|Publication number||US4327136 A|
|Application number||US 06/181,769|
|Publication date||Apr 27, 1982|
|Filing date||Aug 27, 1980|
|Priority date||Aug 27, 1980|
|Publication number||06181769, 181769, US 4327136 A, US 4327136A, US-A-4327136, US4327136 A, US4327136A|
|Inventors||Kenneth P. Thompson, Richard C. Ihde|
|Original Assignee||Champion International Corporation|
|Export Citation||BiBTeX, EndNote, RefMan|
|Patent Citations (4), Referenced by (44), Classifications (28), Legal Events (4)|
|External Links: USPTO, USPTO Assignment, Espacenet|
The present invention relates to improved multi-layer sheet materials and more particularly to a polymeric multi-layer material particularly suited for use in making containers for food products to be cooked or reheated in ovens.
All-plastic and plastic-paper laminants for use in making packages or containers are well known. Such laminants are disclosed in U.S. Pat. No. 4,183,435, assigned to the assignee of the present invention. The materials disclosed therein are for the most part intended to be used in making food trays and like containers where the nonporous nature of the material is the critical property. However, as U.S. Pat. No. 4,183,435 points out, a new market or use for such materials is developing. Microwave ovens are becoming more popular with consumers because of the speed at which such ovens can cook or reheat food and because of the lower energy requirements of such ovens relative to conventional ovens. Because microwave ovens cook or reheat food from the inside out, the food containers are not subjected to the same temperatures as they are in conventional ovens. Containers used in microwave ovens are heated only by heat conducted from the food being cooked. Since the temperature demands on the containers are lower, consideration has been given to the use of all-plastic or partially-plastic containers for pre-packed frozen foods in place of the relatively more expensive containers in which frozen food products are now typically packaged.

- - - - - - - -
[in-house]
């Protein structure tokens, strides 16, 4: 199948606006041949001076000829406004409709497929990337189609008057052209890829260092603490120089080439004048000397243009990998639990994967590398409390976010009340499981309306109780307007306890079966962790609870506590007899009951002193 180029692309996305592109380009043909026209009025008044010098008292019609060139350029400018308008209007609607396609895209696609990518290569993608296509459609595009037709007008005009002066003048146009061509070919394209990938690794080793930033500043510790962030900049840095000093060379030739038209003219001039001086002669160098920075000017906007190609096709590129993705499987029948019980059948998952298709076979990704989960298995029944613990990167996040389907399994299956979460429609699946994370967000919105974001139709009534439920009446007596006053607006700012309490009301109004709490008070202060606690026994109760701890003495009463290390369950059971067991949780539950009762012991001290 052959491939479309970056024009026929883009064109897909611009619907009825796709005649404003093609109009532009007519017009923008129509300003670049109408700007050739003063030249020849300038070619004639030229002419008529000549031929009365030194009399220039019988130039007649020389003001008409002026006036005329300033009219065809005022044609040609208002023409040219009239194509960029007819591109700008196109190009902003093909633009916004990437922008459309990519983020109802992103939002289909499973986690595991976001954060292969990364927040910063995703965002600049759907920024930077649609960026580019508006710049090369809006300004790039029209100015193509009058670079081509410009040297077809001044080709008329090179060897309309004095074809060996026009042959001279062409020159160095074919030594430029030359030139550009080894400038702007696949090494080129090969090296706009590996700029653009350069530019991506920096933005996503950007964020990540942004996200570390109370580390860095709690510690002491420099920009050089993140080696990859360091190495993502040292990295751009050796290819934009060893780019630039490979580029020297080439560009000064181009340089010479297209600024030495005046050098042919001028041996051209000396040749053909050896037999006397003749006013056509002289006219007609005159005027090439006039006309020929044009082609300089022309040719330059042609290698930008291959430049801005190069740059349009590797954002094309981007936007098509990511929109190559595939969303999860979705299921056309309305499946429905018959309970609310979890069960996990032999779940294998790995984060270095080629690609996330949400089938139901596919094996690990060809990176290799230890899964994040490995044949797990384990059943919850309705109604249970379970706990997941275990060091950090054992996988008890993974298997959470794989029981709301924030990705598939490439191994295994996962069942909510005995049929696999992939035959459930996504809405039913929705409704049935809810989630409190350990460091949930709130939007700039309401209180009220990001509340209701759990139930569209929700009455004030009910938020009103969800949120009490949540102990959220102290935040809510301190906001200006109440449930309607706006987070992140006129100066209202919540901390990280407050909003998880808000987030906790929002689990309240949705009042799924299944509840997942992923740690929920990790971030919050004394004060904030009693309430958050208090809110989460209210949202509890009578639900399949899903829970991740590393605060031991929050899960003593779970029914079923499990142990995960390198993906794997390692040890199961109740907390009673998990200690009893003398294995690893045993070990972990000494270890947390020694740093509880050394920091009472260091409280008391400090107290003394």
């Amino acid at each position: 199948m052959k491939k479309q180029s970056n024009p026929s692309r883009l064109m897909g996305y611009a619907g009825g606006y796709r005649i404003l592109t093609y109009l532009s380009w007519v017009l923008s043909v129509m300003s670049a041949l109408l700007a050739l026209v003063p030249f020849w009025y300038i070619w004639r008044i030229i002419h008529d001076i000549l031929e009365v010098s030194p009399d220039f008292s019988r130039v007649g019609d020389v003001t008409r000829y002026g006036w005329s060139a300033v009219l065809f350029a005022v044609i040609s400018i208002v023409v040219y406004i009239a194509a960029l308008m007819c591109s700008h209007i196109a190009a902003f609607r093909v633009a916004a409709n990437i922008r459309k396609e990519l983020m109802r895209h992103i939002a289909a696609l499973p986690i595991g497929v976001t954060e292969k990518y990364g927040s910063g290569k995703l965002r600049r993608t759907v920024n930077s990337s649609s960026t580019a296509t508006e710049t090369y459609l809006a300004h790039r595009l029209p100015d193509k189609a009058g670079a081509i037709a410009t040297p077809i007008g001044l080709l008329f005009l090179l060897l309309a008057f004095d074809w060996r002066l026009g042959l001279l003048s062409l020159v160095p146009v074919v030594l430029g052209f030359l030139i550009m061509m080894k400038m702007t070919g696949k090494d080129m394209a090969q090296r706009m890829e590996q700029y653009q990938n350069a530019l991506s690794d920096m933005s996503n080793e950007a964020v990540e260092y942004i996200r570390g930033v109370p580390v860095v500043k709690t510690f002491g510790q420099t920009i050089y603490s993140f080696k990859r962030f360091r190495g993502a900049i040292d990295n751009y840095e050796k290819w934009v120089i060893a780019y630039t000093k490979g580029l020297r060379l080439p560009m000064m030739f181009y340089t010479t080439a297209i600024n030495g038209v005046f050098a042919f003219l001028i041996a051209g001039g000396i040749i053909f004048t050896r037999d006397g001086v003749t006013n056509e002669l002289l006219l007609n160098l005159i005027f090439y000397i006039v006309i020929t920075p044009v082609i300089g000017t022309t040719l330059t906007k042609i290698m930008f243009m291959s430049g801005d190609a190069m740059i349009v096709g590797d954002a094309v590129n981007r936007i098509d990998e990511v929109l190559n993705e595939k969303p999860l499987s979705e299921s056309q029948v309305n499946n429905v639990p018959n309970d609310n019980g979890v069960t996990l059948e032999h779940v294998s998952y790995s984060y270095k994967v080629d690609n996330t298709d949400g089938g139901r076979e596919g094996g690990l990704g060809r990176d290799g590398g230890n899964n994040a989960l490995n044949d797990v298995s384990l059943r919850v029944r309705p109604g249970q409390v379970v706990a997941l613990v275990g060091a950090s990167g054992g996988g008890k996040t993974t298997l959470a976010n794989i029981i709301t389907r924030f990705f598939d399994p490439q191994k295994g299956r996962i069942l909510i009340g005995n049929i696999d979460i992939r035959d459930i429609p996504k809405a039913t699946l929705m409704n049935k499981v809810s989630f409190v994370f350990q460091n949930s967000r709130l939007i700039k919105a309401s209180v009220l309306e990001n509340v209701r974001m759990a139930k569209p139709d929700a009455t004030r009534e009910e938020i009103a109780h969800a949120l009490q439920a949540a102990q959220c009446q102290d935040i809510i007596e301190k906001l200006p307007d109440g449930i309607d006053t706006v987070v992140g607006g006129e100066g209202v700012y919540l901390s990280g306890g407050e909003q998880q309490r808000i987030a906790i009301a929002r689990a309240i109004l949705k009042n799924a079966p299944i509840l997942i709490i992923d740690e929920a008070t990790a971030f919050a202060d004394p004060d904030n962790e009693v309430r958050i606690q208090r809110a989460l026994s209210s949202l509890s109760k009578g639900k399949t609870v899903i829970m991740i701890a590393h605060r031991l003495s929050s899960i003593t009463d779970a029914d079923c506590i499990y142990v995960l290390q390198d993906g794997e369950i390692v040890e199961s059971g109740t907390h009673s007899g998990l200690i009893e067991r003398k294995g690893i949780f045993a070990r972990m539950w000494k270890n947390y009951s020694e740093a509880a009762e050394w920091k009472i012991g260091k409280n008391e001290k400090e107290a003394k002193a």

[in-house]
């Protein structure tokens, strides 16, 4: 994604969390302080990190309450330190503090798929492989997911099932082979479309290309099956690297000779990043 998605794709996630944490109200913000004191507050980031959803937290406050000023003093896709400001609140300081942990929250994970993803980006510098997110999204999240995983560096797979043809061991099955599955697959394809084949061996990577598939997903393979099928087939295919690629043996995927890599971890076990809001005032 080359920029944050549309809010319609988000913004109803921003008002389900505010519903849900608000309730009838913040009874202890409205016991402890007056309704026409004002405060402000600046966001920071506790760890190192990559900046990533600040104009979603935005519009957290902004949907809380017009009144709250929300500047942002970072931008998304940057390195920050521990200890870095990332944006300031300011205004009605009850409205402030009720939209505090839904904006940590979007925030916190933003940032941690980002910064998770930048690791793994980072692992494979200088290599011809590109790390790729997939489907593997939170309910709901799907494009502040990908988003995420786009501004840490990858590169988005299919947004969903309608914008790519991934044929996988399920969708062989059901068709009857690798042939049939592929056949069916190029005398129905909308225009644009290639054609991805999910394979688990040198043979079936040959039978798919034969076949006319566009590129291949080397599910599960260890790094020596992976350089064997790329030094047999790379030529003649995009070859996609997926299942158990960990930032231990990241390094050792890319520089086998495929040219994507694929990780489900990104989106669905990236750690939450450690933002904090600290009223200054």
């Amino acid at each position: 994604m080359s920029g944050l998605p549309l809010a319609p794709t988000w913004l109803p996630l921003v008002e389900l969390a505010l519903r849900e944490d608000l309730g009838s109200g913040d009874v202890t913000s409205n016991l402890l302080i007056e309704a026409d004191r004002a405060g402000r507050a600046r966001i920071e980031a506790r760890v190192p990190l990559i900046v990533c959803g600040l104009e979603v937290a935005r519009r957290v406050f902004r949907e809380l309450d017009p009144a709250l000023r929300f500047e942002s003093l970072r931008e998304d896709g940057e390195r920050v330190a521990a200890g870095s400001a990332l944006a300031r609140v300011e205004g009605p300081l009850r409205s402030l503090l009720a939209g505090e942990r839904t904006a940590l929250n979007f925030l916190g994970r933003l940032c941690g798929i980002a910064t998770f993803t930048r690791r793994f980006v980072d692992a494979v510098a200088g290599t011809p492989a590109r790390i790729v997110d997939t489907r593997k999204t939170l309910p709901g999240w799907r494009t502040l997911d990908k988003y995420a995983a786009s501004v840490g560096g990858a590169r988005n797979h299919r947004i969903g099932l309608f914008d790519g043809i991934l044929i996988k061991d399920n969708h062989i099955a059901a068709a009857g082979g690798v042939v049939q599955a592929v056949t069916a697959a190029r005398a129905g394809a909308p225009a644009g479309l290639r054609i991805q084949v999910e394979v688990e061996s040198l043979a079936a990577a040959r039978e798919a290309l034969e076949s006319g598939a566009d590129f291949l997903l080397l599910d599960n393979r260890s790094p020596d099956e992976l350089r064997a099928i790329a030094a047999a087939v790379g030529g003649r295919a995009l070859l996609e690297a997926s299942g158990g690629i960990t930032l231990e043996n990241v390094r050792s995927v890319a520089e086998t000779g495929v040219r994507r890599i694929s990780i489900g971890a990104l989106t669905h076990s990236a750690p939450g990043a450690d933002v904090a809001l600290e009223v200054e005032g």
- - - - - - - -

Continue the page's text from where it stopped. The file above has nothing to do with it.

Thus, U.S. Pat. No. 4,183,435 discloses a novel multi-layer material particularly suitable for containers to be used in microwave ovens. The material includes a core layer of foamed, high density polymeric material and surface layers on both sides of the core layer. The relatively thin surface layers are formed from a polyester material such as polyethylene terephthalate. The core layer provides structural integrity for the material.
While the multi-layer sheet material and tray formed therefrom as disclosed in U.S. Pat. No. 4,183,435 have proven to be entirely satisfactory for the purpose intended, one difficulty has been noted. If any printing is desired on the completed tray, it is usually placed on the back side of the surface layer and when the surface layer is attached to the core layer, the printing is visible through the transparent surface layer. However, when the surface layer is in a roll prior to being applied to the core layer, it has been found that the ink transfers from the back side of the surface layer to the interior side by surface-to-surface contact while in the roll form. When unrolled, the ink that has been transferred to the interior surface of the roll becomes exposed on the outer surface of the outer layer thus coming in direct contact with the food that is placed therein. Since it is exceedingly difficult, if not impossible, to obtain inks which are permitted for direct contact with food, it is difficult to construct such trays with printing thereon that will not come in contact with the food.
The present invention is an improved multi-layer material particularly suitable for containers to be used in microwave ovens and which may utilize printed designs thereon in such a way as not to come in direct contact with the food therein.